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Sim-Dud? 355

Posted by michael
from the simulated-profits dept.
Lumpish Scholar writes ""The Sims Online" was one of the most anticipated releases of 2002; but (according to this Los Angeles Times story in the Baltimore Sun, "'The Sims Online' sold 105,000 copies, or only about a quarter of the initial shipment in December," and (as quoted in this article in the New York Times), "the company's president, John S. Riccitiello, said the number of subscribers was half what Electronic Arts expected." (Check out Google News for more articles, and a registration-free partner link to the New York Times story.) Meanwhile, the game's customer reviews at Amazon.com have an average rating of only two (out of five) stars."
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Sim-Dud?

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  • Err... (Score:5, Insightful)

    by Lord Bitman (95493) on Wednesday February 05, 2003 @02:13PM (#5232478) Homepage
    Maybe it's because no one wants to pay what you'd expect to pay for a full-fledged RPG when all you get is IRC and a set of meaningless stats that don't actually effect gameplay?
    They should be trying to get sales, not subscriptions. If it were like Battle.net, people would be stepping over eachother to get a copy. Pay for Chat? Not bloody likely. Remember Alpha World?
  • by cenonce (597067) <anthony_t AT mac DOT com> on Wednesday February 05, 2003 @02:14PM (#5232499)

    I think EA (and Microsoft) probably overestimated the number of broadband users.

    At 40 bucks a month (at a minimum), Broadband ain't cheap. And though Sims Online is quite fun, it would suck without a highspeed connection. And anyway, The Sims is pretty fun on its own... without dealing with virtual SimTrolls.

    -Anthony

  • by FortKnox (169099) on Wednesday February 05, 2003 @02:16PM (#5232523) Homepage Journal
    When you play "The Sims" you get multiple people you control, and a whole environment you have a decent amount of control over. You garner people, make two seperate people and make them fall in love, introduce a third to start a fight.

    When you add the 'multiplayer' experience, you add in two things that are negative to this style of game.
    Loss of Control
    and Competition

    Now this simple game has become Everquest when that isn't the whole point of the game.
  • by Ravenscall (12240) on Wednesday February 05, 2003 @02:16PM (#5232525)
    Interact with thousands of real people, doing everyday, real life things.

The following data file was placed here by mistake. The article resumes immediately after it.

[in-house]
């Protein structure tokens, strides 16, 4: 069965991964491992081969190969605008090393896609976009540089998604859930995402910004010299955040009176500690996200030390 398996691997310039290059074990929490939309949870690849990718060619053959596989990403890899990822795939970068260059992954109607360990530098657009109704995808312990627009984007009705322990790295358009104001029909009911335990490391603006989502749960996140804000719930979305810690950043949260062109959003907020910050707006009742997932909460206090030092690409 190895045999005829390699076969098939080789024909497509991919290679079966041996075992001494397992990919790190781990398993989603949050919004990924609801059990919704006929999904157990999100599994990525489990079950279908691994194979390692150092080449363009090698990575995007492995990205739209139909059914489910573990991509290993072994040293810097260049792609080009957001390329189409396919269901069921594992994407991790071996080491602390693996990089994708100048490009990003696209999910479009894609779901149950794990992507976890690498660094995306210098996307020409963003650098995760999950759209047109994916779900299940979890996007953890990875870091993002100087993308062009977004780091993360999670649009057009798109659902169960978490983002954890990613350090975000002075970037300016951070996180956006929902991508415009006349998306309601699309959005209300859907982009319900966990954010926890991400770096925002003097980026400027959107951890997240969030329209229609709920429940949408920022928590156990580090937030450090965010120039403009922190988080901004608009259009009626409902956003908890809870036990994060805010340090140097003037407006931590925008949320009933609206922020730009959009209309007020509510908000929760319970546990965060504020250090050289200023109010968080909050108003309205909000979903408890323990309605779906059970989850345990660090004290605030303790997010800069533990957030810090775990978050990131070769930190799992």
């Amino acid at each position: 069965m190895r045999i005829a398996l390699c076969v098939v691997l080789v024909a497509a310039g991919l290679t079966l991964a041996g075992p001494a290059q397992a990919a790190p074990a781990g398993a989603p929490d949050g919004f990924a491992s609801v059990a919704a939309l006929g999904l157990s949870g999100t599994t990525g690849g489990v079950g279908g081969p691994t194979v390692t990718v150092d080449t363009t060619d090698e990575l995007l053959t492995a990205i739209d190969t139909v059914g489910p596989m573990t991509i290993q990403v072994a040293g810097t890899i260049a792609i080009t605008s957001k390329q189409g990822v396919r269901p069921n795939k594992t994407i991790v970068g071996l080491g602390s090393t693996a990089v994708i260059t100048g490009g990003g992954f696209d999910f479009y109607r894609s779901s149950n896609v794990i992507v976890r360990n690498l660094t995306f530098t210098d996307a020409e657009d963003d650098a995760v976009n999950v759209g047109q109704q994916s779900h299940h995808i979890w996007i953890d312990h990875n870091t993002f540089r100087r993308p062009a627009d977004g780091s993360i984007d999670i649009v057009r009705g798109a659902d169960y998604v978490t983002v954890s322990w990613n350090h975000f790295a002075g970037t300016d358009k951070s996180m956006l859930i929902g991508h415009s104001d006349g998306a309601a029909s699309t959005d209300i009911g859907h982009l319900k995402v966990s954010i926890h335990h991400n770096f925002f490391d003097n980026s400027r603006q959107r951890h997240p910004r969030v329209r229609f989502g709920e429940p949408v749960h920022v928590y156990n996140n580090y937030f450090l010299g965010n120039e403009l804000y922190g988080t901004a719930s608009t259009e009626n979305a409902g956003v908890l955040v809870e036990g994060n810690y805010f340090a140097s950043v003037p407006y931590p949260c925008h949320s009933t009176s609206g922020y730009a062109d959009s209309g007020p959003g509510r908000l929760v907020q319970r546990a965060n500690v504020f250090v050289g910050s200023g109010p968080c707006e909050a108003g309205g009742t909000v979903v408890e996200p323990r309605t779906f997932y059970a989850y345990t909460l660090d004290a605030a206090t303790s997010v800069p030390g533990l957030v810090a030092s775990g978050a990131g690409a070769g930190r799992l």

If I wanted to do that, I would go to work. And then Dinner and a movie.

  • It's Dead... (Score:5, Insightful)

    by Deathlizard (115856) on Wednesday February 05, 2003 @02:18PM (#5232536) Homepage Journal
    ...Because you had to Pay to Play. Especially when McDonalds and Pepsi was Buying Ad's on it.

    If they would have made the thing free but then used the sims game design to sell product placements they probably would have been more sucessful and probably could have demanded more money from advertisers because of the huge turnout of players to the game.
  • It's boring! (Score:2, Insightful)

    by Mean_Nishka (543399) on Wednesday February 05, 2003 @02:20PM (#5232562) Homepage Journal
    I tried out the trial edition of this software and it's just plain boring. My stupid sim couldn't hold its bladder half the time and was peeing all over the place.. So most of your time is spent making the stupid avatar eat, shit, and sleep.

    Why should I pay $10 a month for something I do now in real life for free? And I can even get laid in the real world!

  • by ByTor-2112 (313205) on Wednesday February 05, 2003 @02:22PM (#5232589)
    Yeah, right. Just because some game reviewer calls it "highly anticipated" does not make it so. Just because it gets 300 reviews from hard-core gamers proclaiming it the Best Thing Since Sliced Bread (tm) doesn't make it fabulous. It's just talking heads, so no one should be surprised. No one wants monthly fees.
  • by Rayonic (462789) on Wednesday February 05, 2003 @02:23PM (#5232600) Homepage Journal
    Why pay $30, $40, or even $50 for a game which you then have to start paying for monthly? I don't have anything against subscription-based games, but I would think that the continuous payments might somehow offset the initial purchase price of the product.

    I know most of these MMORPG games give you X months free, but that price sticker on the box in the store contributes a lot to their purchasing decision. It'd be a great deal if they charged $200 for the game and gave you 40 months free, but do you think that such a package would sell?

    The cost of entry for an MMORPG should be low-to-free. What about development costs, you say? Raise the monthly rate a dollar or two. Yeesh.
  • by neverkevin (601884) on Wednesday February 05, 2003 @02:31PM (#5232679) Homepage
    It is not the business model, it is that the game just sucks. MMORPGs like everquest and doac are making a killing using the same business model because their games are mildly interesting.
  • Re:It's boring! (Score:1, Insightful)

    by Anonymous Coward on Wednesday February 05, 2003 @02:31PM (#5232680)
    And I can even get laid in the real world!